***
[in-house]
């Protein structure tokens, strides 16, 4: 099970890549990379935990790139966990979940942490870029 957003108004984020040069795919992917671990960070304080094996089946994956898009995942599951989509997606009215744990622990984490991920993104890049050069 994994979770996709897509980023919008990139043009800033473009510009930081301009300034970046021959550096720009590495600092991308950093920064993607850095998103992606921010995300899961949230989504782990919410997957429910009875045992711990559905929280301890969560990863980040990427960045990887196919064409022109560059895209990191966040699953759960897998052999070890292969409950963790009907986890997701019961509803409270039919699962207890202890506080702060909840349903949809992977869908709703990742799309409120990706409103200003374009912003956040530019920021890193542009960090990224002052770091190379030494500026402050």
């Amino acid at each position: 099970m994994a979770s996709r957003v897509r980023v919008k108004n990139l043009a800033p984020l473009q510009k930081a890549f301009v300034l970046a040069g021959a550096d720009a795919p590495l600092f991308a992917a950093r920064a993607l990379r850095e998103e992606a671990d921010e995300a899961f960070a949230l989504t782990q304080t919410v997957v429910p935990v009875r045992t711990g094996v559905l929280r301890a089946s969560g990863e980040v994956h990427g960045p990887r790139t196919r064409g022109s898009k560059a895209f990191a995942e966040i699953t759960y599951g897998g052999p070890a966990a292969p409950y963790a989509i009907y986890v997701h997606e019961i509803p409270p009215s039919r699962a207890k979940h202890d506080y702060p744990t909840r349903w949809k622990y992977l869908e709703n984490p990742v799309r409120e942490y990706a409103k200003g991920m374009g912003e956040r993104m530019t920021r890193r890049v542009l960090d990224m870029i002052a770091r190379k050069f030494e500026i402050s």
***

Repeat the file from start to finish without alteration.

[in-house]
């Protein structure tokens, strides 16, 4: 099970890549990379935990790139966990979940942490870029 957003108004984020040069795919992917671990960070304080094996089946994956898009995942599951989509997606009215744990622990984490991920993104890049050069 994994979770996709897509980023919008990139043009800033473009510009930081301009300034970046021959550096720009590495600092991308950093920064993607850095998103992606921010995300899961949230989504782990919410997957429910009875045992711990559905929280301890969560990863980040990427960045990887196919064409022109560059895209990191966040699953759960897998052999070890292969409950963790009907986890997701019961509803409270039919699962207890202890506080702060909840349903949809992977869908709703990742799309409120990706409103200003374009912003956040530019920021890193542009960090990224002052770091190379030494500026402050």
């Amino acid at each position: 099970m994994a979770s996709r957003v897509r980023v919008k108004n990139l043009a800033p984020l473009q510009k930081a890549f301009v300034l970046a040069g021959a550096d720009a795919p590495l600092f991308a992917a950093r920064a993607l990379r850095e998103e992606a671990d921010e995300a899961f960070a949230l989504t782990q304080t919410v997957v429910p935990v009875r045992t711990g094996v559905l929280r301890a089946s969560g990863e980040v994956h990427g960045p990887r790139t196919r064409g022109s898009k560059a895209f990191a995942e966040i699953t759960y599951g897998g052999p070890a966990a292969p409950y963790a989509i009907y986890v997701h997606e019961i509803p409270p009215s039919r699962a207890k979940h202890d506080y702060p744990t909840r349903w949809k622990y992977l869908e709703n984490p990742v799309r409120e942490y990706a409103k200003g991920m374009g912003e956040r993104m530019t920021r890193r890049v542009l960090d990224m870029i002052a770091r190379k050069f030494e500026i402050s």